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IAD A Dream

Explorer B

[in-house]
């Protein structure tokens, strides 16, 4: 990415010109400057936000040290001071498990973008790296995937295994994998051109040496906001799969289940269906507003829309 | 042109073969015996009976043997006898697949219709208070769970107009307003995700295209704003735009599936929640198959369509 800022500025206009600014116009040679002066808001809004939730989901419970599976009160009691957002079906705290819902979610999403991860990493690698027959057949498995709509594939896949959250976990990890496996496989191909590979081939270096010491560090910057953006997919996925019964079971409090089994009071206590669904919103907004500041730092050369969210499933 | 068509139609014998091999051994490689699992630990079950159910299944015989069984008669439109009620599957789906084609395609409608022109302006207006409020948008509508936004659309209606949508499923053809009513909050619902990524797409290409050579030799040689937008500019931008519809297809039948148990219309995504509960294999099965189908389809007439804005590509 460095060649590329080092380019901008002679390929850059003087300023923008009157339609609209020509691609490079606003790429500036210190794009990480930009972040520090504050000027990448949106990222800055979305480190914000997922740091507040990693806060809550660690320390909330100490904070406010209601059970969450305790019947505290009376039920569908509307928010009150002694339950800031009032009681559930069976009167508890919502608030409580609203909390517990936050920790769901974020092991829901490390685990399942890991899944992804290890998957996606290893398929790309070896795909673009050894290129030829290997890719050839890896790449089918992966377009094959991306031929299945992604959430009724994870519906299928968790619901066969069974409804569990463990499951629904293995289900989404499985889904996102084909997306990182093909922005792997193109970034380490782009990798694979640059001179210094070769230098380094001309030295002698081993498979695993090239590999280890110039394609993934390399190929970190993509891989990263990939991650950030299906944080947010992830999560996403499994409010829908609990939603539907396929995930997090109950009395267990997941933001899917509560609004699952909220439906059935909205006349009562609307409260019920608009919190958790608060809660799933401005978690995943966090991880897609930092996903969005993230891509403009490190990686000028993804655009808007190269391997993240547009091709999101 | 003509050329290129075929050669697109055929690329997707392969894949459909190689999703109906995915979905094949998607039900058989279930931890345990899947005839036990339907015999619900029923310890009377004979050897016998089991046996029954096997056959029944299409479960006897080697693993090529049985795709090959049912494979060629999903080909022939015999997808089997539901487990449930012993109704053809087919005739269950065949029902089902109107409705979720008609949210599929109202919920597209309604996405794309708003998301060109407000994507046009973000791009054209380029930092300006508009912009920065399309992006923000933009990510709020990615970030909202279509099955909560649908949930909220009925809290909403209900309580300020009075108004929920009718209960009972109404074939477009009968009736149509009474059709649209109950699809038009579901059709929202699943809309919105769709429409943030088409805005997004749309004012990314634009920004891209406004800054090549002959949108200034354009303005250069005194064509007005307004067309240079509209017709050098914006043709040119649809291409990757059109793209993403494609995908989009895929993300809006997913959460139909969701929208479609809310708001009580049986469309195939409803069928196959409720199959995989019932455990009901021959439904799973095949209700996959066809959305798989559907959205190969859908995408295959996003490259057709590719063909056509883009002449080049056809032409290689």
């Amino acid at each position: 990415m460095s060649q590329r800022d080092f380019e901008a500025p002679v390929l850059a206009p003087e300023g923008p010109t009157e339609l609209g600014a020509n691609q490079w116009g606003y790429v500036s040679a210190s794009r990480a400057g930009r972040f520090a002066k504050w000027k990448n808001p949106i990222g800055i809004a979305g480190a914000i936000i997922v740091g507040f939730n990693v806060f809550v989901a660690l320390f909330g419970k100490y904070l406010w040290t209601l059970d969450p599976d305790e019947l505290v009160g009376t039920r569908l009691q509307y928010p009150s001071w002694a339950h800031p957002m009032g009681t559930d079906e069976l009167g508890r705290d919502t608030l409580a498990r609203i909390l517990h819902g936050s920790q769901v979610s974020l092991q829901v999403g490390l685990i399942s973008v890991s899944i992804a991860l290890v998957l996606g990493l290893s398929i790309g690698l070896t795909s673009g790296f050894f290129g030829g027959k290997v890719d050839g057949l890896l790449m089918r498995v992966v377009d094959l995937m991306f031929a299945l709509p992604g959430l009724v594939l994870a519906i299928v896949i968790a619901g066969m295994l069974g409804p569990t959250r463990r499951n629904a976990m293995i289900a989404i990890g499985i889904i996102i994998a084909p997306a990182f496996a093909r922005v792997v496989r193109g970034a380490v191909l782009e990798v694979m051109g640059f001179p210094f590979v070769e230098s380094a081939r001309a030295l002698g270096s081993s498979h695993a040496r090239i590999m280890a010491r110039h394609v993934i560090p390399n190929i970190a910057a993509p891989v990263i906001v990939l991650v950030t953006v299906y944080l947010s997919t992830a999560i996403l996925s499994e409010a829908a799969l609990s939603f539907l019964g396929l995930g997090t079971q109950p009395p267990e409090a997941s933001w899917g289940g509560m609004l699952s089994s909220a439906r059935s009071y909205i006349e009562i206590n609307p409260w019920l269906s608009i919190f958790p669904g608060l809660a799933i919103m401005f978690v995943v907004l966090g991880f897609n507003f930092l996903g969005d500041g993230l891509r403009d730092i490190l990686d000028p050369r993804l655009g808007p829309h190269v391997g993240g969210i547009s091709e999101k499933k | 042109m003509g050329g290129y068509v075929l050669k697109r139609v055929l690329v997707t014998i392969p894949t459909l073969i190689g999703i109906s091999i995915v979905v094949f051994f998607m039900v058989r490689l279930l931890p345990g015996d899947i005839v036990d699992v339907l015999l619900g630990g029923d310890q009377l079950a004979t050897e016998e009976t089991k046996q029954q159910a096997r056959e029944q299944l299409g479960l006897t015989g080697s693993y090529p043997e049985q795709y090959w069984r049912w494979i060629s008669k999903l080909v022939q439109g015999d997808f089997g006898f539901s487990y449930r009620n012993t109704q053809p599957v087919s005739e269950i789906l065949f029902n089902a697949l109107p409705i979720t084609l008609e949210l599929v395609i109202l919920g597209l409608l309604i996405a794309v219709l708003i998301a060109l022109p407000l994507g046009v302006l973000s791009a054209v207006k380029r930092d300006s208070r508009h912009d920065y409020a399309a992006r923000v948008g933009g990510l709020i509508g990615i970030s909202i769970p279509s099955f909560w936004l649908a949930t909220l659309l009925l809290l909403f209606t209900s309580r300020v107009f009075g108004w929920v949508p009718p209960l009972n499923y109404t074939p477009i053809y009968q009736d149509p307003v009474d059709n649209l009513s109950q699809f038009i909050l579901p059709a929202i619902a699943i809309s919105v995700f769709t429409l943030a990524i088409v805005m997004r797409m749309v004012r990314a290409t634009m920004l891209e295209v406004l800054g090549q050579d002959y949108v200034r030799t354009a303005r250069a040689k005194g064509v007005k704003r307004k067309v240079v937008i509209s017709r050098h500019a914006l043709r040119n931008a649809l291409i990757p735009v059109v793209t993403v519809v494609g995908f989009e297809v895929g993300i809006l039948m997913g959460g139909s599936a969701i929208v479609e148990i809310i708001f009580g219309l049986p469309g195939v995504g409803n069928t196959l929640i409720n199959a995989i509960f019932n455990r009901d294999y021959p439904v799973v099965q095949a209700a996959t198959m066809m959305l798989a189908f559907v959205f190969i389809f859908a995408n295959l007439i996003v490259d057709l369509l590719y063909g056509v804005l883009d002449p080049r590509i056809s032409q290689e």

Today's release of our schedules and fares into our newest airport, Washington Dulles ("IAD"), reminded me that our initial announcement that we would be entering the IAD market raised a lot of questions from Employees and from other Southwest stakeholders. Along with several of my fellow Employees, I visited IAD the evening of and morning after that April 4th announcement to get a closer look at our newest addition. I will share what I found, setting the table with a little personal history. The IAD Economy I had last set foot at IAD mid-August 1989, under less than happy circumstances. I was about to be fired from a previous career, but that's a story for another day. What that experience left in my mind, though, was a blurry image of IAD and its market that was almost 17 years out of date. What I saw in early April brought IAD into focus for me. Although our market research had prepared us for IAD's expansive market growth, the sight of all that development was greater than I had expected. You probably know all the Herndon Dulles Chamber of Commerce factoids, so I'll spare you those, and instead try to paint you a picture. As we drove along the Dulles Access Highway from the Capital Beltway to IAD, we found ourselves in what I can best describe as the capitalist equivalent of the Grand Canyon – mid-rise office complexes housing AOL on one side, Nextel on the other, then Oracle, MCI, Symantec, and so on for practically the entire 13-mile drive. What the Colorado River had done in northern Arizona, the American economy had, in its own way and in slightly less time, done in northern Virginia. And I came away with one other, lingering impression about IAD. With apologies to The Chairman of the Board (Sinatra, that is, not our own Herb Kelleher), if we can't make it there, we can't make it anywhere.